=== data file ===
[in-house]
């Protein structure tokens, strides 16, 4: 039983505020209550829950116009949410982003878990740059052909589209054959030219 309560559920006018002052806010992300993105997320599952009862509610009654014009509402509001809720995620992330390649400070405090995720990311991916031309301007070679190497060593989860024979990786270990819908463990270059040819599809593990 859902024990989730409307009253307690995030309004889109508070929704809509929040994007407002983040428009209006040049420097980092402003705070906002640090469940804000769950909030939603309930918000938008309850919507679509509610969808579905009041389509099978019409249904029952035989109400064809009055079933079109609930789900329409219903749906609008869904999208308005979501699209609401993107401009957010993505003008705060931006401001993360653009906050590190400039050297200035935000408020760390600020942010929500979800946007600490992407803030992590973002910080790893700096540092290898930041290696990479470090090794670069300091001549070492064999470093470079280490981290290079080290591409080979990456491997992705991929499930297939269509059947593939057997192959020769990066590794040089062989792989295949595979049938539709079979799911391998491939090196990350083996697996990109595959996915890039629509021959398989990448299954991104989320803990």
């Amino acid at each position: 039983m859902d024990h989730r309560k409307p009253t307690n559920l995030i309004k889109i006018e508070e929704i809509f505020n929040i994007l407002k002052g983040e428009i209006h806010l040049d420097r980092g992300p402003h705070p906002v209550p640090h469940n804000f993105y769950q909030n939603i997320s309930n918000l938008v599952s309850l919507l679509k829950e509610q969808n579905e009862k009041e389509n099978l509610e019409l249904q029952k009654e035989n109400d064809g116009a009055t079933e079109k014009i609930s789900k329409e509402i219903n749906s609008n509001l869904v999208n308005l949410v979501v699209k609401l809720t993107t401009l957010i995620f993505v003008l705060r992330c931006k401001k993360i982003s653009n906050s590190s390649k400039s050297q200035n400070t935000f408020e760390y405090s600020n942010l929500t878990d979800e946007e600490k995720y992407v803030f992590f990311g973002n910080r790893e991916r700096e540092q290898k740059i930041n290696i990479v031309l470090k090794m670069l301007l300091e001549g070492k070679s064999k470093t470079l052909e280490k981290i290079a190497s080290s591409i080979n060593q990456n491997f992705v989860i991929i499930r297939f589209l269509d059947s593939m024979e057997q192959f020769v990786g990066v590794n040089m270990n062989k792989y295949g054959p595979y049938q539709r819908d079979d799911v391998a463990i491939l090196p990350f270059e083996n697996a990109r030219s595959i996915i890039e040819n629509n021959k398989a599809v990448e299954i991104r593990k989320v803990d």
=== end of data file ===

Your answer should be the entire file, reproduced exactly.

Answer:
[in-house]
């Protein structure tokens, strides 16, 4: 039983505020209550829950116009949410982003878990740059052909589209054959030219 309560559920006018002052806010992300993105997320599952009862509610009654014009509402509001809720995620992330390649400070405090995720990311991916031309301007070679190497060593989860024979990786270990819908463990270059040819599809593990 859902024990989730409307009253307690995030309004889109508070929704809509929040994007407002983040428009209006040049420097980092402003705070906002640090469940804000769950909030939603309930918000938008309850919507679509509610969808579905009041389509099978019409249904029952035989109400064809009055079933079109609930789900329409219903749906609008869904999208308005979501699209609401993107401009957010993505003008705060931006401001993360653009906050590190400039050297200035935000408020760390600020942010929500979800946007600490992407803030992590973002910080790893700096540092290898930041290696990479470090090794670069300091001549070492064999470093470079280490981290290079080290591409080979990456491997992705991929499930297939269509059947593939057997192959020769990066590794040089062989792989295949595979049938539709079979799911391998491939090196990350083996697996990109595959996915890039629509021959398989990448299954991104989320803990």
């Amino acid at each position: 039983m859902d024990h989730r309560k409307p009253t307690n559920l995030i309004k889109i006018e508070e929704i809509f505020n929040i994007l407002k002052g983040e428009i209006h806010l040049d420097r980092g992300p402003h705070p906002v209550p640090h469940n804000f993105y769950q909030n939603i997320s309930n918000l938008v599952s309850l919507l679509k829950e509610q969808n579905e009862k009041e389509n099978l509610e019409l249904q029952k009654e035989n109400d064809g116009a009055t079933e079109k014009i609930s789900k329409e509402i219903n749906s609008n509001l869904v999208n308005l949410v979501v699209k609401l809720t993107t401009l957010i995620f993505v003008l705060r992330c931006k401001k993360i982003s653009n906050s590190s390649k400039s050297q200035n400070t935000f408020e760390y405090s600020n942010l929500t878990d979800e946007e600490k995720y992407v803030f992590f990311g973002n910080r790893e991916r700096e540092q290898k740059i930041n290696i990479v031309l470090k090794m670069l301007l300091e001549g070492k070679s064999k470093t470079l052909e280490k981290i290079a190497s080290s591409i080979n060593q990456n491997f992705v989860i991929i499930r297939f589209l269509d059947s593939m024979e057997q192959f020769v990786g990066v590794n040089m270990n062989k792989y295949g054959p595979y049938q539709r819908d079979d799911v391998a463990i491939l090196p990350f270059e083996n697996a990109r030219s595959i996915i890039e040819n629509n021959k398989a599809v990448e299954i991104r593990k989320v803990d």